Relax , Chapter 3
Written by Leonard M. Leonard
Designed + Illustrated by Will Dinski
Original Copyright 1952
What do do about worry? Volumes have been written on the subject. But as Sherlock Holmes would say, the answer is elementary – very, very elementary: You can do something or nothing.
Are you worried because you’ve been careless with your work? Start being careful with it. Are you worried about a pain in the chest. Have it diagnosed and treated. Here are two kinds of worry that you can do something about. Action can get rid of them by the roots.
But most of our worries probably aren’t that kind. We worry about things which may happen in spite of us, or which already have happened in spite of us. Our worries are “untouchables” flying into the unborn future, or falling into the long-dead past.
The thing to do about such worries is the very most – and also very least – that can be done about them. Nothing. Nothing at all.
And that means not worrying, either. For worry is anything but passive. It is a strenuous effort.
Every play tug of war? You remember how you braced and stiffened your body to resist the pull of your opponents. That’s the kind of work you do when you worry. You tense up to resist something you don’t want to happen. It follows that if you just didn’t resist, you just wouldn’t worry. And from this comes a top-flight technique for peace of mind and body.
Stop resisting. Be willing to let things happen. This was the keynote of Annie Payson Call’s method of relaxation. She was among the greatest teachers of relaxation, and among her pupils was George Bernard Shaw.
When you resist the possibility of something happening, she taught, you tense up, function less efficiently and thereby invite the catastrophe you fear.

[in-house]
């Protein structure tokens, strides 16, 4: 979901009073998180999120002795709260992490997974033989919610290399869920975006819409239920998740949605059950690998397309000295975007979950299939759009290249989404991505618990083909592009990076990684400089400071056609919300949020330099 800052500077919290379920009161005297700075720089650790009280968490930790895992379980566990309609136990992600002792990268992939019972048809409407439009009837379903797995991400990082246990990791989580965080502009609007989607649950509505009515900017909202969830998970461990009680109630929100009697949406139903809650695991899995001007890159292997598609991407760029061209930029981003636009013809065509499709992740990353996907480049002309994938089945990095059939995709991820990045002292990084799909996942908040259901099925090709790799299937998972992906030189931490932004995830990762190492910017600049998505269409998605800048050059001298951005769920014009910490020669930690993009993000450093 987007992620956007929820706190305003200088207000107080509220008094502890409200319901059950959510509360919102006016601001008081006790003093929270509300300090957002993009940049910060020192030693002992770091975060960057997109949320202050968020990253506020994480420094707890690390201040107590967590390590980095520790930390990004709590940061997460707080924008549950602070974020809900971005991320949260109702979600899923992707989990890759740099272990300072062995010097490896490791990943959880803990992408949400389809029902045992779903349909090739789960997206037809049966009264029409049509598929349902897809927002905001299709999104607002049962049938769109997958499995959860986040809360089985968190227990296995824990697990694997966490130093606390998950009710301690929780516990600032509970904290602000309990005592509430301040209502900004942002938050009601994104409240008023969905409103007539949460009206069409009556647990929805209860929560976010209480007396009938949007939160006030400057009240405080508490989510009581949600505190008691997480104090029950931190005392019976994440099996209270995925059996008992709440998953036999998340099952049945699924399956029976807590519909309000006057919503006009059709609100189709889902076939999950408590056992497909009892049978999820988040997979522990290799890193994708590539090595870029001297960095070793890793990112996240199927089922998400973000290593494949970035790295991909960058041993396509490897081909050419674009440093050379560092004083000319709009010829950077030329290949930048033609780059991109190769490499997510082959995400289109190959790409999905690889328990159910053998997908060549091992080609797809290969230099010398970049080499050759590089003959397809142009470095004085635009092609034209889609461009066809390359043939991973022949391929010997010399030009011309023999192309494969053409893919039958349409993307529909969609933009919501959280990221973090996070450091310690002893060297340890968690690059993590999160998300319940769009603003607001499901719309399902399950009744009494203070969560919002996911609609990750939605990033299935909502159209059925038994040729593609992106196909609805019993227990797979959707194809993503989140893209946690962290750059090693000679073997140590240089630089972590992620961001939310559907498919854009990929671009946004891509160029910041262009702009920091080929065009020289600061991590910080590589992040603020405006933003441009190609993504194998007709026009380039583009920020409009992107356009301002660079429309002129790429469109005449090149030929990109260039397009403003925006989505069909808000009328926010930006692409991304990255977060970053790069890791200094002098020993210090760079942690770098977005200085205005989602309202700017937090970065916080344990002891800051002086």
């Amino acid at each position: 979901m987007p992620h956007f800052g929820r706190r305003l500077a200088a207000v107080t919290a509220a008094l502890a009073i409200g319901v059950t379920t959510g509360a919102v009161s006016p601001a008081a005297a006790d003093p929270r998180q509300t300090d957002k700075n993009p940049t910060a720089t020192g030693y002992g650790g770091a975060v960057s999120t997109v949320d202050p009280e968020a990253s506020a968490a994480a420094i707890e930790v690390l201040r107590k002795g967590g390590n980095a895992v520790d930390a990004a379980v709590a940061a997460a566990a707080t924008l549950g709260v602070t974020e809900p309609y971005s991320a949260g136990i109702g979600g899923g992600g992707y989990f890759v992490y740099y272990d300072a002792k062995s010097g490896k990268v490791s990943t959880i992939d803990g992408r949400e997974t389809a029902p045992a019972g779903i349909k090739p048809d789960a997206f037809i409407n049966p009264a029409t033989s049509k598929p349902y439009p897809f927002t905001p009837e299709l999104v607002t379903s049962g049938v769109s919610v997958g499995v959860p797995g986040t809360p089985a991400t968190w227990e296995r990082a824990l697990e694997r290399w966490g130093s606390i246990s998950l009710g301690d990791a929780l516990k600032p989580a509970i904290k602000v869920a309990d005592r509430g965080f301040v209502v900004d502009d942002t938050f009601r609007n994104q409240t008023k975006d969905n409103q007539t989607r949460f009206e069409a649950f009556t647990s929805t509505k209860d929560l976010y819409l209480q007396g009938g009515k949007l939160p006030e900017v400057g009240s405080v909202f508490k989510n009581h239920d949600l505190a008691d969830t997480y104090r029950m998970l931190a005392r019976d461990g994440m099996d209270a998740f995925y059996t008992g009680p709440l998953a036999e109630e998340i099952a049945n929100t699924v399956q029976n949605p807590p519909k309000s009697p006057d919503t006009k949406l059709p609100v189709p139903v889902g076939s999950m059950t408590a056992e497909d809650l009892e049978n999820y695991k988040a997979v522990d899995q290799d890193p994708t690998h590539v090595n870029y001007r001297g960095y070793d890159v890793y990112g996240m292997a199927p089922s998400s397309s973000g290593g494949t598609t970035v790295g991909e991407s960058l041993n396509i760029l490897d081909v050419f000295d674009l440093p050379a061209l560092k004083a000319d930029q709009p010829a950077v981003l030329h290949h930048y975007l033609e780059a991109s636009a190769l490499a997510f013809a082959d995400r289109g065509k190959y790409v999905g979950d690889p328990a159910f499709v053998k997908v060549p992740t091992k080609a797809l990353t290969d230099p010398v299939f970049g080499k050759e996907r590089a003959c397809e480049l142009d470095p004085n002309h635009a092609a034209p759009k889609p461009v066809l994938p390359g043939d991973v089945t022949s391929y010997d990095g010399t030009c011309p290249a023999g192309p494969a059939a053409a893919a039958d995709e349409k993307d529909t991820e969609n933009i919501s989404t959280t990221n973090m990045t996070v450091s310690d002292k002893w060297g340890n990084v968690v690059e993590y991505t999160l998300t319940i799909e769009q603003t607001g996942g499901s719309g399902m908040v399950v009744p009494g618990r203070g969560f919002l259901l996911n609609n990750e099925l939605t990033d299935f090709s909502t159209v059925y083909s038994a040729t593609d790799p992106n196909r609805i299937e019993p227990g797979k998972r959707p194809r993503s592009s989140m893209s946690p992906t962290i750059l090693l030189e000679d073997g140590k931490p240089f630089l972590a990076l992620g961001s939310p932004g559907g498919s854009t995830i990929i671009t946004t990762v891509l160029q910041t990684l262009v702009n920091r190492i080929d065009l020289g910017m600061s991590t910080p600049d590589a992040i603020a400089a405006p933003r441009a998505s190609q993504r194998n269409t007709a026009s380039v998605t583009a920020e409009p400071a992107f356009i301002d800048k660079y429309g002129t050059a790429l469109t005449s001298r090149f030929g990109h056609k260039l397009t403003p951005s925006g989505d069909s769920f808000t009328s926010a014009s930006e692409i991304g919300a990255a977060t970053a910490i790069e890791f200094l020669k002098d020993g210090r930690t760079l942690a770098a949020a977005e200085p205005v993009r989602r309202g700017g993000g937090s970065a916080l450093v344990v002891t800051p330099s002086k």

Take the matter of catching a train, for example. On the one hand, you want to catch it. But if on the other hand you’re afraid you’ll miss it, you set up a force of resistance. You are so busy resisting the idea of being late that you become panicky and clumsy. Everything seems to go wrong. And so you are late, after all.
Probably you have had this experience. You are in such a fearful rush that you fumble around buttoning your shirt. You put your socks on the inside out. you nearly fall down the stairs in your haste. Then you find that you forgot something and have to rush back. The cause of your inefficiency is not your eagerness to be prompt, but your resistance to the idea of bing late.
It is quite the same with other things. When we are fearful of any consequence, we dilute our power to avert it. But when we are quietly willing that it occur, we instantly lose the tensions of fear which direct us toward it. Relaxing, our minds and bodies function freely and effectively.
What is resistance? In physics it is defined as a force tending to prevent motion. It may very well be the force with is holding you back right now.
Are you worried that you’ll fail – on the job, at the social function, in a game or sport? Are you haunted by worries of sickness, accident, catastrophe? Unlock your tensions with an easy willingness for anything that may come. You will be better prepared to cope with any emergency – and meanwhile, you’ll feel better!
This is a prescription for relaxing and a philosophy for living. Calm thoughts, quiet confidence, steadier nerves and better achievement are the seeds which you can sow with less resistance.
What should you do about worry? Nothing. Nothing, that is, but to stop doing. Stop resisting so much, and be willing to let things happen.